Seared Steak with Cherry Tomato Vinaigrette (Plated)

It’s time to start a cooking commentary called, “That’s a terrible idea. Don’t do that.”

Tonight’s Plated meal, Seared Steak with Cherry Tomato Vinaigrette, was a mediocre recipe from the start. I made the mistake of starting to prep before I read the whole recipe through and realized at damn near every step there were serious flaws. I corrected along the way and the meal was FANTASTIC!

The recipe is attached and here are my corrections to make this the amazing dish we just ate:

Step 2: The recipe calls for cooking the shallots and tomatoes then setting the pan aside before moving on to step 3 with a new pan. That’s a TERRIBLE idea! Don’t do that. Dump the vinaigrette into a bowl, mash with a simple masher (pictured) instead of a spoon, maybe 3 or 4 times. Don’t go crazy. This isn’t marinara. KEEP THAT PAN EXACTLY AS IT IS, full of shallot juice, salt and pepper.

Step 3: The recipe says 4-5 minutes per side for these 1/2” thin steaks in a drop of olive oil. That’s a TERRIBLE idea! Don’t do that! We’re making steaks, not leather belts. Let your steaks sit out and come to room temperature first, then coat with salt and pepper. Using the same pan from step 2, add 1-2 tbsp butter and heat until it bubbles. Cook the steaks for no more than 2 min per side, or until they reach 135F and set them on a plate to rest and absorb their own juices. Add 1/2 tbsp butter to each steak as they rest. This will result in a perfect medium rare and juicy steak. These cuts are really thin making them far too easy to overcook.

Keep the pan EXACTLY as the steaks left it. You’re going to use this again against the advice of the recipe.

Step 5: instead of 1 tbsp olive oil, make it 1/2 and add 1/2 tbsp butter to the potatoes and green beans. Also, cook the green beans for at least 4+ minutes more. If they’re too under-cooked they’ll squeak against your teeth and that’s enough to drive a person insane. I’d rather chew on aluminum foil.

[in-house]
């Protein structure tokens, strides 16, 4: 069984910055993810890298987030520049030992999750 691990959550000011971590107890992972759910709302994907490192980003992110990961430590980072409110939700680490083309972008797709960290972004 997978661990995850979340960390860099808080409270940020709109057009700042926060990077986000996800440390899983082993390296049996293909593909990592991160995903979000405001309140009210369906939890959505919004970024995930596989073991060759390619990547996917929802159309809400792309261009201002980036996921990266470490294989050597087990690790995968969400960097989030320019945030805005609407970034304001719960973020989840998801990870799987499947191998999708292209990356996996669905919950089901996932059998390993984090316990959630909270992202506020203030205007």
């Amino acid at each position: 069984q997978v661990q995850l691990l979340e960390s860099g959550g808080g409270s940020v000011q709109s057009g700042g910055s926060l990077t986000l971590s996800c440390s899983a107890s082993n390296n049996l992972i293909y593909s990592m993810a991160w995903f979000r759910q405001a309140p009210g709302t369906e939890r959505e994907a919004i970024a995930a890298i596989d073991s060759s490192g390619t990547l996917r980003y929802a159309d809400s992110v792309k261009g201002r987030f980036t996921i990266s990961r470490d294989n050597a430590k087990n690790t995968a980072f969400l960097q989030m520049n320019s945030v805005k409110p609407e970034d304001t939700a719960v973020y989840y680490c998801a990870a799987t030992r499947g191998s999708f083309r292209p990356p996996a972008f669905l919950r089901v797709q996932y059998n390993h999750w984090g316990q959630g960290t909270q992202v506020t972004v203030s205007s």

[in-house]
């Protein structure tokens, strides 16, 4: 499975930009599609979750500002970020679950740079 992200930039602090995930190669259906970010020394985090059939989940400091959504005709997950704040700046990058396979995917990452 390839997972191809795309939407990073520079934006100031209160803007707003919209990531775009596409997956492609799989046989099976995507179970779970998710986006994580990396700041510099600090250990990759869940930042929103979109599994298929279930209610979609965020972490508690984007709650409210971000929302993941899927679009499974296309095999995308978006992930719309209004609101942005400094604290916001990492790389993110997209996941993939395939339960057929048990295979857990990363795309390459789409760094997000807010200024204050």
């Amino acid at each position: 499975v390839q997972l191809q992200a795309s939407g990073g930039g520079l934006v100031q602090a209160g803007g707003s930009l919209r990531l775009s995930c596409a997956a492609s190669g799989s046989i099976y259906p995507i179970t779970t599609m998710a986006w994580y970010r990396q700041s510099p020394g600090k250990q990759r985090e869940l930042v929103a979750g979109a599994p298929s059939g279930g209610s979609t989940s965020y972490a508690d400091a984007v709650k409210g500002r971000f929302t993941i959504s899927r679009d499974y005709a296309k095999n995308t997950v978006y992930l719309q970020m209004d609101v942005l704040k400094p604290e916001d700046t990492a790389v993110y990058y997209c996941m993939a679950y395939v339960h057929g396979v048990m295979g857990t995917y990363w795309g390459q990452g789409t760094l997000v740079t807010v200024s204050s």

Step 6, part 1: the recipe calls for cutting the steaks into slices. That’s a TERRIBLE idea! Don’t do that. There’s only so much moisture in these steaks and it needs to stay inside until you’re ready to eat them. Serve steaks intact.

Don’t you DARE discard the juices that collect on the steaks’ resting plate. That’s liquid gold that is going to be put to good use when you drizzle it over the plated steaks and potatoes.

Step 6, part 2: the recipe says to return the pan you cooked the tomatoes in back to the range. That would have been a TERRIBLE idea! Don’t do that. Instead, you should have a skillet that now contains the juices and remnants of shallots, tomatoes, steaks, rendered fat, butter, olive oil, salt and pepper. That’s more liquid GOLD right there and you’re going to put it to great use by throwing the tomato/shallot mix into the pan and bring it quickly to a simmer. Stir. Get every bit of yum blended in. Add the chives.

Finally, plate as you see here and dig in while it’s still steaming.

I have to note that there is a catastrophic lack of garlic in this recipe. I would have added 1-2 cloves to the shallot/tomatoes and at least one minced clove to the pan while cooking the steaks.

For what it’s worth, Plated doesn’t state what USDA grade of steaks they’re providing. If you repurpose this recipe, which you SHOULD do, pick up a quality cut, even if it’s thin. There’s nothing wrong with a “1 Minute steak” seared in butter. Ever.

We’re full and don’t feel like we need to take a nap.

#plated #platedCorrected

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